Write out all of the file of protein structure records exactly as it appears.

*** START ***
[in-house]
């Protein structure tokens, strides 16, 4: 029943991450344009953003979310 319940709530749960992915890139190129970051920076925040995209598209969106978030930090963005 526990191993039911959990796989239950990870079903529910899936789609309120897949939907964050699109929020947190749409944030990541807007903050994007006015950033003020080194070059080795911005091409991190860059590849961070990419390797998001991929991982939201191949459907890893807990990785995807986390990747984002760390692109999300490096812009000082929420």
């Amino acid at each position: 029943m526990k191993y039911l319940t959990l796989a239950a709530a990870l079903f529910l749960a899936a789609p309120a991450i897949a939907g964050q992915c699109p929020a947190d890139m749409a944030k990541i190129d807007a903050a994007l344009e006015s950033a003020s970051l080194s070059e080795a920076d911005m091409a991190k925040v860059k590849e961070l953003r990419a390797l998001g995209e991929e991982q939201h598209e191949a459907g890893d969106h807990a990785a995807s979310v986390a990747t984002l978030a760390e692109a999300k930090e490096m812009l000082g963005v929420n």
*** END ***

[in-house]
């Protein structure tokens, strides 16, 4: 029943991450344009953003979310 319940709530749960992915890139190129970051920076925040995209598209969106978030930090963005 526990191993039911959990796989239950990870079903529910899936789609309120897949939907964050699109929020947190749409944030990541807007903050994007006015950033003020080194070059080795911005091409991190860059590849961070990419390797998001991929991982939201191949459907890893807990990785995807986390990747984002760390692109999300490096812009000082929420």
């Amino acid at each position: 029943m526990k191993y039911l319940t959990l796989a239950a709530a990870l079903f529910l749960a899936a789609p309120a991450i897949a939907g964050q992915c699109p929020a947190d890139m749409a944030k990541i190129d807007a903050a994007l344009e006015s950033a003020s970051l080194s070059e080795a920076d911005m091409a991190k925040v860059k590849e961070l953003r990419a390797l998001g995209e991929e991982q939201h598209e191949a459907g890893d969106h807990a990785a995807s979310v986390a990747t984002l978030a760390e692109a999300k930090e490096m812009l000082g963005v929420n």